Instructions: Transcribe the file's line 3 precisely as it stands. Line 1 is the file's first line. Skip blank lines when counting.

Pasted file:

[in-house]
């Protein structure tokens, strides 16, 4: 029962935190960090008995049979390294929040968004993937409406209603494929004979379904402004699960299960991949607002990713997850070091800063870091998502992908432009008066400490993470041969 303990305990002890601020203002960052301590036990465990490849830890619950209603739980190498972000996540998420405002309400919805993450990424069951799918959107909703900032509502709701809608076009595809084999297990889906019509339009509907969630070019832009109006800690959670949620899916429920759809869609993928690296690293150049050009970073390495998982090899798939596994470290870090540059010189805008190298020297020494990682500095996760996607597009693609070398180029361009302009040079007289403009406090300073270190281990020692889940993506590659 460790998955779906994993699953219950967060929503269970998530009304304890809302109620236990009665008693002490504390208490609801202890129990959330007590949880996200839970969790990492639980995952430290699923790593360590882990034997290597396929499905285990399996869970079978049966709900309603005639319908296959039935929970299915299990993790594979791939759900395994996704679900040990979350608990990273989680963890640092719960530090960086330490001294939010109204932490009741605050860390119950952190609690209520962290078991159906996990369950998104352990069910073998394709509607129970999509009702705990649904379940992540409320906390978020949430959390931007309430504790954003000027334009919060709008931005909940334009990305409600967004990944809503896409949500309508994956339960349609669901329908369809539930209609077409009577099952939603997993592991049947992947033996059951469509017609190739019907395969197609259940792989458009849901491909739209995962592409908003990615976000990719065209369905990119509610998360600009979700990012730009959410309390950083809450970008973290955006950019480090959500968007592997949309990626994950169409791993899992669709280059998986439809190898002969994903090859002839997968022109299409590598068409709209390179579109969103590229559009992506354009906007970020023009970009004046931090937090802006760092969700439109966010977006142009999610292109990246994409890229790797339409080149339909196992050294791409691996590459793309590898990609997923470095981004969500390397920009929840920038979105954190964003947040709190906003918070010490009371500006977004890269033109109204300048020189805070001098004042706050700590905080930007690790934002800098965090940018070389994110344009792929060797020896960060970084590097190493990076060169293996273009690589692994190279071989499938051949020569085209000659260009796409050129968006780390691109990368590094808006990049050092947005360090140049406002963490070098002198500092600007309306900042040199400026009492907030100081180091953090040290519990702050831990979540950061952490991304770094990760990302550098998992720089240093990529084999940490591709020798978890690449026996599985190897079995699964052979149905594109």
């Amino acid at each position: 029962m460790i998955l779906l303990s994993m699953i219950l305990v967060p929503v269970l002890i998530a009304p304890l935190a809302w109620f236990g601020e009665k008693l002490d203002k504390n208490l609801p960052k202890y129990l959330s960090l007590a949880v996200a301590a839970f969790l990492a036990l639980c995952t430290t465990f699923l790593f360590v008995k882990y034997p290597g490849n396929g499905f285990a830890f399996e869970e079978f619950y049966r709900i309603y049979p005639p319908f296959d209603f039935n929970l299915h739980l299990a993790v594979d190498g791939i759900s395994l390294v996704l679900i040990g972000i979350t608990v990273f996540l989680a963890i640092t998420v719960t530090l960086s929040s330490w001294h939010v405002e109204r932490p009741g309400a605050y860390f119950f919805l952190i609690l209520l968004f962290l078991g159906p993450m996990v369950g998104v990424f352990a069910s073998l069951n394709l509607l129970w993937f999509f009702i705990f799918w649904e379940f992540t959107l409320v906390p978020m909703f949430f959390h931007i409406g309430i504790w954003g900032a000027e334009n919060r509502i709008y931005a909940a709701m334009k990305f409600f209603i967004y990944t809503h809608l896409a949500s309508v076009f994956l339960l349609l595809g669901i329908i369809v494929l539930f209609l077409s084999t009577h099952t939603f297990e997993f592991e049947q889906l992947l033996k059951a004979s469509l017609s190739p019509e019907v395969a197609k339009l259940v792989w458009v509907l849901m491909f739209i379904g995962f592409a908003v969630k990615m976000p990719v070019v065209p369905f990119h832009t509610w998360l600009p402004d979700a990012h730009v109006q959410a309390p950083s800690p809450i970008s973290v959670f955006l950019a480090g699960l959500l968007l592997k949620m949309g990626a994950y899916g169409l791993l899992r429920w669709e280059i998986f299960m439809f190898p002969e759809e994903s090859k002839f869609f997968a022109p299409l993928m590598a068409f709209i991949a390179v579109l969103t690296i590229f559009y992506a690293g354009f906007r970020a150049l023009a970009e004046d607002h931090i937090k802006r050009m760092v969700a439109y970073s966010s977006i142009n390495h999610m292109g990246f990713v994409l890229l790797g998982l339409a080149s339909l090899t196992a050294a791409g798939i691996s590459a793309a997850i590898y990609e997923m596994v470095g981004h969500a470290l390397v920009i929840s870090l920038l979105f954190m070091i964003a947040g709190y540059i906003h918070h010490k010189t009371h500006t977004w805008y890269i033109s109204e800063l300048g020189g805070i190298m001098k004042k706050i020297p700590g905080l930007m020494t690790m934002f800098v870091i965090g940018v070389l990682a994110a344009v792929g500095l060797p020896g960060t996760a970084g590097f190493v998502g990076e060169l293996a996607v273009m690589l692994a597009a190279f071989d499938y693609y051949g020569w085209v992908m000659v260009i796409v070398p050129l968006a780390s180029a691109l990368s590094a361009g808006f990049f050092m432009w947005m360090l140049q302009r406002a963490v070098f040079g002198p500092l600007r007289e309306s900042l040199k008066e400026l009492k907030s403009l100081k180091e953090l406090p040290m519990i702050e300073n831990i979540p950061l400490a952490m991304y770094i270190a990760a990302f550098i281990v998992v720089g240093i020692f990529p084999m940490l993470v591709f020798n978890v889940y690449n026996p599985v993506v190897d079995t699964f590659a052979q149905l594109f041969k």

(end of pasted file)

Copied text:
């Amino acid at each position: 029962m460790i998955l779906l303990s994993m699953i219950l305990v967060p929503v269970l002890i998530a009304p304890l935190a809302w109620f236990g601020e009665k008693l002490d203002k504390n208490l609801p960052k202890y129990l959330s960090l007590a949880v996200a301590a839970f969790l990492a036990l639980c995952t430290t465990f699923l790593f360590v008995k882990y034997p290597g490849n396929g499905f285990a830890f399996e869970e079978f619950y049966r709900i309603y049979p005639p319908f296959d209603f039935n929970l299915h739980l299990a993790v594979d190498g791939i759900s395994l390294v996704l679900i040990g972000i979350t608990v990273f996540l989680a963890i640092t998420v719960t530090l960086s929040s330490w001294h939010v405002e109204r932490p009741g309400a605050y860390f119950f919805l952190i609690l209520l968004f962290l078991g159906p993450m996990v369950g998104v990424f352990a069910s073998l069951n394709l509607l129970w993937f999509f009702i705990f799918w649904e379940f992540t959107l409320v906390p978020m909703f949430f959390h931007i409406g309430i504790w954003g900032a000027e334009n919060r509502i709008y931005a909940a709701m334009k990305f409600f209603i967004y990944t809503h809608l896409a949500s309508v076009f994956l339960l349609l595809g669901i329908i369809v494929l539930f209609l077409s084999t009577h099952t939603f297990e997993f592991e049947q889906l992947l033996k059951a004979s469509l017609s190739p019509e019907v395969a197609k339009l259940v792989w458009v509907l849901m491909f739209i379904g995962f592409a908003v969630k990615m976000p990719v070019v065209p369905f990119h832009t509610w998360l600009p402004d979700a990012h730009v109006q959410a309390p950083s800690p809450i970008s973290v959670f955006l950019a480090g699960l959500l968007l592997k949620m949309g990626a994950y899916g169409l791993l899992r429920w669709e280059i998986f299960m439809f190898p002969e759809e994903s090859k002839f869609f997968a022109p299409l993928m590598a068409f709209i991949a390179v579109l969103t690296i590229f559009y992506a690293g354009f906007r970020a150049l023009a970009e004046d607002h931090i937090k802006r050009m760092v969700a439109y970073s966010s977006i142009n390495h999610m292109g990246f990713v994409l890229l790797g998982l339409a080149s339909l090899t196992a050294a791409g798939i691996s590459a793309a997850i590898y990609e997923m596994v470095g981004h969500a470290l390397v920009i929840s870090l920038l979105f954190m070091i964003a947040g709190y540059i906003h918070h010490k010189t009371h500006t977004w805008y890269i033109s109204e800063l300048g020189g805070i190298m001098k004042k706050i020297p700590g905080l930007m020494t690790m934002f800098v870091i965090g940018v070389l990682a994110a344009v792929g500095l060797p020896g960060t996760a970084g590097f190493v998502g990076e060169l293996a996607v273009m690589l692994a597009a190279f071989d499938y693609y051949g020569w085209v992908m000659v260009i796409v070398p050129l968006a780390s180029a691109l990368s590094a361009g808006f990049f050092m432009w947005m360090l140049q302009r406002a963490v070098f040079g002198p500092l600007r007289e309306s900042l040199k008066e400026l009492k907030s403009l100081k180091e953090l406090p040290m519990i702050e300073n831990i979540p950061l400490a952490m991304y770094i270190a990760a990302f550098i281990v998992v720089g240093i020692f990529p084999m940490l993470v591709f020798n978890v889940y690449n026996p599985v993506v190897d079995t699964f590659a052979q149905l594109f041969k």